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Canberra, District of Canberra Central, Australian Capital Territory, 2600, Australia (-35.29759 149.10127)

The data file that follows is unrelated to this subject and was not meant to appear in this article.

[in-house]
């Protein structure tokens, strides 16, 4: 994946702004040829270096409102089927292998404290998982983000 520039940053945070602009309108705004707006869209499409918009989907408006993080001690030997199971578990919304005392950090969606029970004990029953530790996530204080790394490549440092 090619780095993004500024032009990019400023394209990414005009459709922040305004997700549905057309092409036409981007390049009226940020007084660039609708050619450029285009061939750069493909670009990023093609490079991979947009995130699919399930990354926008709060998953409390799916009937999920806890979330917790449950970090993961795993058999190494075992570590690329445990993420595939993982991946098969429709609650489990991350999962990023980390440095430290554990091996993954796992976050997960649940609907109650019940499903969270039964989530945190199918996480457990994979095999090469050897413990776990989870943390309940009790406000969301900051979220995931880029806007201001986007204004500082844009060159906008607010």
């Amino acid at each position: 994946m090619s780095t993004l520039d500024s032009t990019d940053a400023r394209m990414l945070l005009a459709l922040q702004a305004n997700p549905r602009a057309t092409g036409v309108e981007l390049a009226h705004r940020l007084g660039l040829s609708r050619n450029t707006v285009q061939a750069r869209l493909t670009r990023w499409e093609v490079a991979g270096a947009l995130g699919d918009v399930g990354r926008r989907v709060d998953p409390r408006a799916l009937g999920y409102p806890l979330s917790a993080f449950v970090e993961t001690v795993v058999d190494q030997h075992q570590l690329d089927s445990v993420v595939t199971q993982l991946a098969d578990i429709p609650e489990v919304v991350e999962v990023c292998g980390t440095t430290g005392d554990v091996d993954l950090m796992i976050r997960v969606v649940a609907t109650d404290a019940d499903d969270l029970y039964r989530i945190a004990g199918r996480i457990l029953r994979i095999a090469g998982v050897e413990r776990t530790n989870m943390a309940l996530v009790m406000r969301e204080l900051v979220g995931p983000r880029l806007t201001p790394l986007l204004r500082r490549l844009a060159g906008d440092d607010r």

The area chosen for the capital had been inhabited by Indigenous Australians for up to 21,000 years, with the principal group being the Ngunnawal people. European settlement commenced in the first half of the 19th century, as evidenced by surviving landmarks such as St John's Anglican Church and Blundells Cottage. On 1 January 1901, federation of the colonies of Australia was achieved. Following a long dispute over whether Sydney or Melbourne should be the national capital, a compromise was reached: the new capital would be built in New South Wales, so long as it was at least 100 miles (160 km) from Sydney. The capital city was founded and formally named as Canberra in 1913. A blueprint by American architects Walter Burley Griffin and Marion Mahony Griffin was selected after an international design contest, and construction commenced in 1913. The Griffins' plan featured geometric motifs and was centred on axes aligned with significant topographical landmarks such as Black Mountain, Mount Ainslie, Capital Hill and City Hill. Canberra's mountainous location makes it the only mainland Australian city where snow-capped mountains can be seen in winter; although snow in the city itself is rare.